Long weekend spent getting lost among the Museum Island hordes, or marathon shape-throwing sesh at a 24-hour club? Gastronomic odyssey down Neukölln’s Sonnenallee, or chilling tour of the city’s Cold War architecture? Take your pick with our guide to the best attractions in Berlin.
What’s the deal with Wedding?
Berlin is a city that’s expanding quickly and forever changing: recent influxes of venture funding and start-up money have given the once-grubby capital a cosmopolitan facelift, complete with cookie-cutter housing complexes and urban excess. In Wedding, however, old habits die hard – stroll up Müllerstrasse and down Seestrasse and you can see the city’s history spelled out in cheap rent, cheaper eats, and local hotspots all too often overlooked in favour of the bright lights and tourist traps of Kreuzberg or Neukölln.
This neighbourhood in north-west Berlin feels warm and inviting, with street markets and sprawling public parks frequented by young families and long-time residents alike. Striking Weimar-era architecture contrasts with the harsh lines of former factories – a hangover from Wedding’s history as a working-class district in West Berlin. The area remains largely residential, far removed from the fast-paced developments of Silicon Allee, and therein lies its charm: real and rustic, Wedding is a reminder of why so many have flocked to Berlin since the fall of the Wall.
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Photograph: Doris Antony
Head to the Berlin Modernism Housing Estates for a first-hand look at Bauhaus buildings designed by some of the movement’s top architects. Built between 1919 and 1934, these social housing complexes survived the Second World War and were listed as a Unesco world heritage site in 2008.
Soak up the sun
Berlin’s many parks come alive in spring and summer, but Wedding’s Plötzensee bathing lake is one of the city’s best-kept secrets. Despite its central location, it’s a lesser-known perch for those looking to chill out on the sand. Grab some beers from a local Spätkauf (corner shop) and settle in for the afternoon.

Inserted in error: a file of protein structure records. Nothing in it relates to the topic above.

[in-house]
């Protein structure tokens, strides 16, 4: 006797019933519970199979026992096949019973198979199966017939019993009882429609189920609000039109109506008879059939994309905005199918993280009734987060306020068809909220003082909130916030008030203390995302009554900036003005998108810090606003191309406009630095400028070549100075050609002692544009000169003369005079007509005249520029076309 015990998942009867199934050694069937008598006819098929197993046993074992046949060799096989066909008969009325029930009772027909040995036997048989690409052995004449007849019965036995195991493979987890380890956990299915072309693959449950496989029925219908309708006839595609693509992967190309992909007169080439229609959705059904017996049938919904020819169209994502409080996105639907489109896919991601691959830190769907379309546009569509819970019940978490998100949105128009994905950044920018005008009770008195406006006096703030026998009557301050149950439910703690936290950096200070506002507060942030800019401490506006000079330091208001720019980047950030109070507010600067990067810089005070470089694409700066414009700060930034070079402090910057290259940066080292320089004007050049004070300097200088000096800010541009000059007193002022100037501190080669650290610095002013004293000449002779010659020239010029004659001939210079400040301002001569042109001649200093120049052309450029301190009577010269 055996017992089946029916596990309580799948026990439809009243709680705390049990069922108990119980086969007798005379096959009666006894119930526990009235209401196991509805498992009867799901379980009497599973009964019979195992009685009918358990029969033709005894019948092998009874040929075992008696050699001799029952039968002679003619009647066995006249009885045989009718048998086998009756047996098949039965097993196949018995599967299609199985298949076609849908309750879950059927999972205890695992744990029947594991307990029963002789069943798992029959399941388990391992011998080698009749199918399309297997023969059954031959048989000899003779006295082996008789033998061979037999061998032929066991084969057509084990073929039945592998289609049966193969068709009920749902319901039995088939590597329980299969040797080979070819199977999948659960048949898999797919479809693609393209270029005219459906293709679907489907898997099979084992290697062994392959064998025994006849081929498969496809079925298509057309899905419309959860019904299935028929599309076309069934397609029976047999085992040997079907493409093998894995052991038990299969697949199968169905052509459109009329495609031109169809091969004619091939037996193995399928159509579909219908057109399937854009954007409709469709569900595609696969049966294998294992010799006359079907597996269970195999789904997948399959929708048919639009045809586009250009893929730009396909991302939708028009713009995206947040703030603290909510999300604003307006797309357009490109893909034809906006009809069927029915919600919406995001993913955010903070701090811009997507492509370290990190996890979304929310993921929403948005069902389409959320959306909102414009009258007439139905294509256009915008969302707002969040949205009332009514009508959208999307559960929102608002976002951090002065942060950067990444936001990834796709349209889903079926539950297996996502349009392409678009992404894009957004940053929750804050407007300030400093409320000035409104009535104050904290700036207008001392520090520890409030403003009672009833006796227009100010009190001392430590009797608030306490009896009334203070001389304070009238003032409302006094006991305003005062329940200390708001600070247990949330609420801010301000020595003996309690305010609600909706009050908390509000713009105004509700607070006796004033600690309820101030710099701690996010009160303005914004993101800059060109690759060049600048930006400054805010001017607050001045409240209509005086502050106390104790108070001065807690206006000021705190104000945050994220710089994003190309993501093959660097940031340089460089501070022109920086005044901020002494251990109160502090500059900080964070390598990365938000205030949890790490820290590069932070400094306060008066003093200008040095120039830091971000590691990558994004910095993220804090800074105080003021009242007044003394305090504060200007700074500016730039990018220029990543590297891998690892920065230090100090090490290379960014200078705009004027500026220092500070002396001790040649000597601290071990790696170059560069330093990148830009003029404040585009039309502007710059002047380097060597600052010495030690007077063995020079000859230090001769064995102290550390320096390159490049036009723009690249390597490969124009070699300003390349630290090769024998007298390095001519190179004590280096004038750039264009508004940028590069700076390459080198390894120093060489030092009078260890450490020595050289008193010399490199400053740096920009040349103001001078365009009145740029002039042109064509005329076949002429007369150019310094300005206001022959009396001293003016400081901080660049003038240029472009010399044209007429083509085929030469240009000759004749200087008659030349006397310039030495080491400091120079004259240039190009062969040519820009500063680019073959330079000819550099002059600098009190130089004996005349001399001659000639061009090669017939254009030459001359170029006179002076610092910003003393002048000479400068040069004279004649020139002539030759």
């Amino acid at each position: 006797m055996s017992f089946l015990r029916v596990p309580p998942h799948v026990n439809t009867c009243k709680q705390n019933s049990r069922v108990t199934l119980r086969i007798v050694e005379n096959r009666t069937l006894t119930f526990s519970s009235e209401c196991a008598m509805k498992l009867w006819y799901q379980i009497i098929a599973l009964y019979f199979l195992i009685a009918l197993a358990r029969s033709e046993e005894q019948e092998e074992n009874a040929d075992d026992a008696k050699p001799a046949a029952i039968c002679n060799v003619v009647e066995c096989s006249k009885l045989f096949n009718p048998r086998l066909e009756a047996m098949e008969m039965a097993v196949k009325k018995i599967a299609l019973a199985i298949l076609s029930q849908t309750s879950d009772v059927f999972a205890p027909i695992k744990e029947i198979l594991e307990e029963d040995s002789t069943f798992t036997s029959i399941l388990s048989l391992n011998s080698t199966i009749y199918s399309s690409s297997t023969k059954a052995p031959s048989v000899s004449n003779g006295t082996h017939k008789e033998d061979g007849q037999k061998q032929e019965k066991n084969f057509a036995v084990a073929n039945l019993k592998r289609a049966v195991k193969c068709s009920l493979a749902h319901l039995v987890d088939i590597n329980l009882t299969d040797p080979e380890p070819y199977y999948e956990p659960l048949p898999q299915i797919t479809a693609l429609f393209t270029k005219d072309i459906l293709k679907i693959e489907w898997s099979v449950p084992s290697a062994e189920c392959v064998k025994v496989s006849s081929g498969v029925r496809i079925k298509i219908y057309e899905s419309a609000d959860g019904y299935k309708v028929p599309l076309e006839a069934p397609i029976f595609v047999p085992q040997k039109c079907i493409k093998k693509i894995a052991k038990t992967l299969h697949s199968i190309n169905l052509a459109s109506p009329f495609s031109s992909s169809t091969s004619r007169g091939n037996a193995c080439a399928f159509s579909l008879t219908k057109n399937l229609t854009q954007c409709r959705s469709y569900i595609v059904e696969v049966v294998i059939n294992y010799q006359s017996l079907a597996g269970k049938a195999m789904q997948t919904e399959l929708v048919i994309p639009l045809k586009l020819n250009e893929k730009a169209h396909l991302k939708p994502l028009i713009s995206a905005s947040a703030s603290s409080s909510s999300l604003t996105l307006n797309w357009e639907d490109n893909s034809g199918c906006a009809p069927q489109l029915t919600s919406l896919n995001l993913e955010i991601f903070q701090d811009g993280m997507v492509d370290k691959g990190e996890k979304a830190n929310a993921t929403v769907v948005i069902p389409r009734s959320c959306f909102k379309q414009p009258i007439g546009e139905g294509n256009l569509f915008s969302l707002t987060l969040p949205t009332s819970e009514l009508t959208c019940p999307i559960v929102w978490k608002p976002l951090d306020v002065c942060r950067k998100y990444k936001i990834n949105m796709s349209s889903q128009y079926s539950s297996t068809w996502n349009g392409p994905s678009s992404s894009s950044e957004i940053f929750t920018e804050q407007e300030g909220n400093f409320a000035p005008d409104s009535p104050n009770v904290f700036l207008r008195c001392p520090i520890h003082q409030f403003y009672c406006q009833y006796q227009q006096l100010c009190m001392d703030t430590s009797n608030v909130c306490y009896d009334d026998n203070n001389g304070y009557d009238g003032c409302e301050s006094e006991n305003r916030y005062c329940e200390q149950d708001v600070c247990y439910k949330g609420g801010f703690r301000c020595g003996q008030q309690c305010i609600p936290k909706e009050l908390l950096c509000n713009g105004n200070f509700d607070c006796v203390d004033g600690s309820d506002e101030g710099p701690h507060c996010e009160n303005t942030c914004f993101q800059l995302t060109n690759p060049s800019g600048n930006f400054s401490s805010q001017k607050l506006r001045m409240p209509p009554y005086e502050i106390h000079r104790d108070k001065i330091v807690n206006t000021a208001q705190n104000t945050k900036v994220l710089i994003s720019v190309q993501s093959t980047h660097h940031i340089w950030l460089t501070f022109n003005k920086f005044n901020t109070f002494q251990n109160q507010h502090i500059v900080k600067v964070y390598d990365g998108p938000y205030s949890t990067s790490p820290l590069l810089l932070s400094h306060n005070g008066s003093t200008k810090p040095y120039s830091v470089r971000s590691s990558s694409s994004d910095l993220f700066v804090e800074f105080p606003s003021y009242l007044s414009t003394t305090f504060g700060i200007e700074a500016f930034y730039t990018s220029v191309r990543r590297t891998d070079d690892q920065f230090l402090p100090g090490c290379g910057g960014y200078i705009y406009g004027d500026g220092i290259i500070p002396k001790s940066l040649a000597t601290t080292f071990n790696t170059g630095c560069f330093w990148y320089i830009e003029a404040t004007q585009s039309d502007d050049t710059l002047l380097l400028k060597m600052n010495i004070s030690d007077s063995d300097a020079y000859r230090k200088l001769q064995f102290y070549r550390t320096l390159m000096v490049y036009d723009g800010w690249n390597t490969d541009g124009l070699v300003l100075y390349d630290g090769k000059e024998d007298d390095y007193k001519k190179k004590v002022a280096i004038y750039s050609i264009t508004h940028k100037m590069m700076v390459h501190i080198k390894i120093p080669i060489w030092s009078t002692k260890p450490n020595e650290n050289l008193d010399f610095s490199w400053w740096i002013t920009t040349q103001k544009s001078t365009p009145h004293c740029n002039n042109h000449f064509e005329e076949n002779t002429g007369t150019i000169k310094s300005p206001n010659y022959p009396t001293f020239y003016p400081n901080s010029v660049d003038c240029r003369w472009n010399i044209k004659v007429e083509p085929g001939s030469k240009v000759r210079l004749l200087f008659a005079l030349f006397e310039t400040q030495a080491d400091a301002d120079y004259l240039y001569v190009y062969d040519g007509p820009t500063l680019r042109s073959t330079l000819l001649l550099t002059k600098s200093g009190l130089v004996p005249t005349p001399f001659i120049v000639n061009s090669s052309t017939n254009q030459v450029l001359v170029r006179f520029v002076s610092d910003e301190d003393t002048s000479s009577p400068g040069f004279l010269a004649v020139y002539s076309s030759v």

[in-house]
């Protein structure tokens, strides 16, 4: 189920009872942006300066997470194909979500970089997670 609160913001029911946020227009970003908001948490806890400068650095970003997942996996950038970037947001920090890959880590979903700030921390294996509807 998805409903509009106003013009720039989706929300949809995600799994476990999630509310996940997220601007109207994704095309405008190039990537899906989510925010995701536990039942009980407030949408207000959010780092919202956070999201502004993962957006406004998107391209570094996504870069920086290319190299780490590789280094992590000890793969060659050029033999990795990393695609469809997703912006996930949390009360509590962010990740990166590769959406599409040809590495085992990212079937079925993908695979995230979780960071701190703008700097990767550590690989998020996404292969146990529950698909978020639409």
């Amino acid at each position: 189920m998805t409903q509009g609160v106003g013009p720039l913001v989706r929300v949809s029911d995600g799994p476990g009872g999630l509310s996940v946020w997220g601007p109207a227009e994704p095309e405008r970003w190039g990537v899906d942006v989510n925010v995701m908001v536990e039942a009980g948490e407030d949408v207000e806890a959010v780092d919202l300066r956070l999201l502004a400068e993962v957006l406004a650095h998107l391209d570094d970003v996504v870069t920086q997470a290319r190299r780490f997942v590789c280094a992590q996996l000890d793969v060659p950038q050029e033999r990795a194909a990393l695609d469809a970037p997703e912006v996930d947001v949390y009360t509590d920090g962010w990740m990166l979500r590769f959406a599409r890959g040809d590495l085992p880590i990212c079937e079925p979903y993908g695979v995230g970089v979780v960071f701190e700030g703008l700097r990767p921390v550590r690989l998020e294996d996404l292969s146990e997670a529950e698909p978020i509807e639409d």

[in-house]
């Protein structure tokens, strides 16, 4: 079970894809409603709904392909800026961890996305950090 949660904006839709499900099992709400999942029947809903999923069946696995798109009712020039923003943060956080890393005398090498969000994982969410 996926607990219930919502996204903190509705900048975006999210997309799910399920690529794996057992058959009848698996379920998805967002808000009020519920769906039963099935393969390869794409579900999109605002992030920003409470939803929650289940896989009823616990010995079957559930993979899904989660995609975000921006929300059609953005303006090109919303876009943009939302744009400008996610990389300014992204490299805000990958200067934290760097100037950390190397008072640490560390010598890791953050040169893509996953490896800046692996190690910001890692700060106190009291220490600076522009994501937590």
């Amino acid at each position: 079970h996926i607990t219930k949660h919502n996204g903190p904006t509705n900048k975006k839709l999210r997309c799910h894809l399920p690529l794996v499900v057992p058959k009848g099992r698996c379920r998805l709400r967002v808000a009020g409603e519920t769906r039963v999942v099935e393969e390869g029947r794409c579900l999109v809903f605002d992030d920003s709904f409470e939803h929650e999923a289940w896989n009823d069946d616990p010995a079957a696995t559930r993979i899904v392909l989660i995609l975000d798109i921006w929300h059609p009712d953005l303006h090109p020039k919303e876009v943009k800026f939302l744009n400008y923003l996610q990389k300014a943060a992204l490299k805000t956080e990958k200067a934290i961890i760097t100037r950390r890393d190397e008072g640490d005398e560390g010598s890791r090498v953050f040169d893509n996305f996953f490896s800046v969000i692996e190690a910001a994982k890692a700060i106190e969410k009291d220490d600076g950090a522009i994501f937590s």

Hide from the rain
If it’s less nice out, head to one of the many excellent art spaces in the area: SAVVY Contemporary, gr_und, and VOODOO55 are among the city’s most cutting-edge platforms for visual and performance art.
Mars. Photograph: Katha Mau
Wedding brings together immigrant communities from all around the world, and that’s reflected in its plethora of first-rate global restaurants. Müllerstrasse abounds with Lebanese, Syrian and Turkish addresses: Risa Chicken serves hot chilli wings and juicy rotisserie chicken fresh from the roasting rack, while Imren Grill’s lamb-filled dürüm are a classic start – or end – to any night out.
Elsewhere, MARS offers a pared-down menu of comfort food with a light German influence in a renovated crematorium (yes, really). And if you’re looking for another only-in-Berlin dining experience, head to Café Pförtner, where you can tuck into a more refined meal – this time in a refurbished public bus from the ’70s.
There’s no shortage of breweries in Berlin, and in Wedding both Vagabund and Eschenbräu are stocked with a rotating cast of top-notch local brews. Be sure to try a sour beer in Vagabund’s taproom: excellent fruity notes and lactic acid have turned these brews into cult favourites both at home and abroad.
For a cosy cocktail or a quiet glass of wine, head to one of Wedding’s many Kneipen: Freya Fuchs always overflows with a trendy, young Berliner crowd, and if darts or football are on your mind, Offside offers both (alongside an extensive whisky menu).
How to get to Wedding
The U6 U-Bahn line runs through Wedding’s main stretch from Leopoldplatz to Kurt-Schumacher-Platz. S+U Bahnhof Wedding is also easily accessible from Mitte.
What else is nearby?
Neighbouring Prenzlauer Berg brims with small boutiques and cute cafés. A favoured hangout of expats and young families, this up-and-coming district is well worth a day’s mooching.